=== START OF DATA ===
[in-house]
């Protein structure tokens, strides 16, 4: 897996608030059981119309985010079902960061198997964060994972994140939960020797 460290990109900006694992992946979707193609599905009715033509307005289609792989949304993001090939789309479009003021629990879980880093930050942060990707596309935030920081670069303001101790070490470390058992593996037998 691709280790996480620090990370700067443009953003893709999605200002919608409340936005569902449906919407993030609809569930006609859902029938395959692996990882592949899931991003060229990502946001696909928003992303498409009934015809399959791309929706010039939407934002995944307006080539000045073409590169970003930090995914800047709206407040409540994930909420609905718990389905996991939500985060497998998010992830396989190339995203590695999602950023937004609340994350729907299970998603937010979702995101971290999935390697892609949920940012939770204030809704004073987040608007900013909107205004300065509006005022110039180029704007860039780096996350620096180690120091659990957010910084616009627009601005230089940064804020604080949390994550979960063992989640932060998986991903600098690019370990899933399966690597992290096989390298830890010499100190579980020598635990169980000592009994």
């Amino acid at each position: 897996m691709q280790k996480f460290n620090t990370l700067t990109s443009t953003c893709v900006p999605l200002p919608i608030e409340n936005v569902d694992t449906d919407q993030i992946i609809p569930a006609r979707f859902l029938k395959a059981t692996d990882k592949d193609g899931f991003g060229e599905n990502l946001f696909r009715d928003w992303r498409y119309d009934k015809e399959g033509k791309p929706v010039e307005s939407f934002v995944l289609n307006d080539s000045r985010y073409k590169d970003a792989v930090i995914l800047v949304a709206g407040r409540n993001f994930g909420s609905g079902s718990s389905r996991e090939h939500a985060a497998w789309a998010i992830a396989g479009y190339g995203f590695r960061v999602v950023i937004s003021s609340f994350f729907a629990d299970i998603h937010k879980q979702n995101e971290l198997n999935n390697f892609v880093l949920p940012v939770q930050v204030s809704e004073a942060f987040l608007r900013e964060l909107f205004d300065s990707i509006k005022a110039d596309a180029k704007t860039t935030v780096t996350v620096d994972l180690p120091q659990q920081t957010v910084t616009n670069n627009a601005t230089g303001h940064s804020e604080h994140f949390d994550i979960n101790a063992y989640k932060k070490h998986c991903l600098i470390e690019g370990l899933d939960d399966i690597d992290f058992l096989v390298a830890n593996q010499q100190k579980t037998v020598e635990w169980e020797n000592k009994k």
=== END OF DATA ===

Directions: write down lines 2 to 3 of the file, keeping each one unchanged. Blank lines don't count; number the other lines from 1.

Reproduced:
């Protein structure tokens, strides 16, 4: 897996608030059981119309985010079902960061198997964060994972994140939960020797 460290990109900006694992992946979707193609599905009715033509307005289609792989949304993001090939789309479009003021629990879980880093930050942060990707596309935030920081670069303001101790070490470390058992593996037998 691709280790996480620090990370700067443009953003893709999605200002919608409340936005569902449906919407993030609809569930006609859902029938395959692996990882592949899931991003060229990502946001696909928003992303498409009934015809399959791309929706010039939407934002995944307006080539000045073409590169970003930090995914800047709206407040409540994930909420609905718990389905996991939500985060497998998010992830396989190339995203590695999602950023937004609340994350729907299970998603937010979702995101971290999935390697892609949920940012939770204030809704004073987040608007900013909107205004300065509006005022110039180029704007860039780096996350620096180690120091659990957010910084616009627009601005230089940064804020604080949390994550979960063992989640932060998986991903600098690019370990899933399966690597992290096989390298830890010499100190579980020598635990169980000592009994």
């Amino acid at each position: 897996m691709q280790k996480f460290n620090t990370l700067t990109s443009t953003c893709v900006p999605l200002p919608i608030e409340n936005v569902d694992t449906d919407q993030i992946i609809p569930a006609r979707f859902l029938k395959a059981t692996d990882k592949d193609g899931f991003g060229e599905n990502l946001f696909r009715d928003w992303r498409y119309d009934k015809e399959g033509k791309p929706v010039e307005s939407f934002v995944l289609n307006d080539s000045r985010y073409k590169d970003a792989v930090i995914l800047v949304a709206g407040r409540n993001f994930g909420s609905g079902s718990s389905r996991e090939h939500a985060a497998w789309a998010i992830a396989g479009y190339g995203f590695r960061v999602v950023i937004s003021s609340f994350f729907a629990d299970i998603h937010k879980q979702n995101e971290l198997n999935n390697f892609v880093l949920p940012v939770q930050v204030s809704e004073a942060f987040l608007r900013e964060l909107f205004d300065s990707i509006k005022a110039d596309a180029k704007t860039t935030v780096t996350v620096d994972l180690p120091q659990q920081t957010v910084t616009n670069n627009a601005t230089g303001h940064s804020e604080h994140f949390d994550i979960n101790a063992y989640k932060k070490h998986c991903l600098i470390e690019g370990l899933d939960d399966i690597d992290f058992l096989v390298a830890n593996q010499q100190k579980t037998v020598e635990w169980e020797n000592k009994k």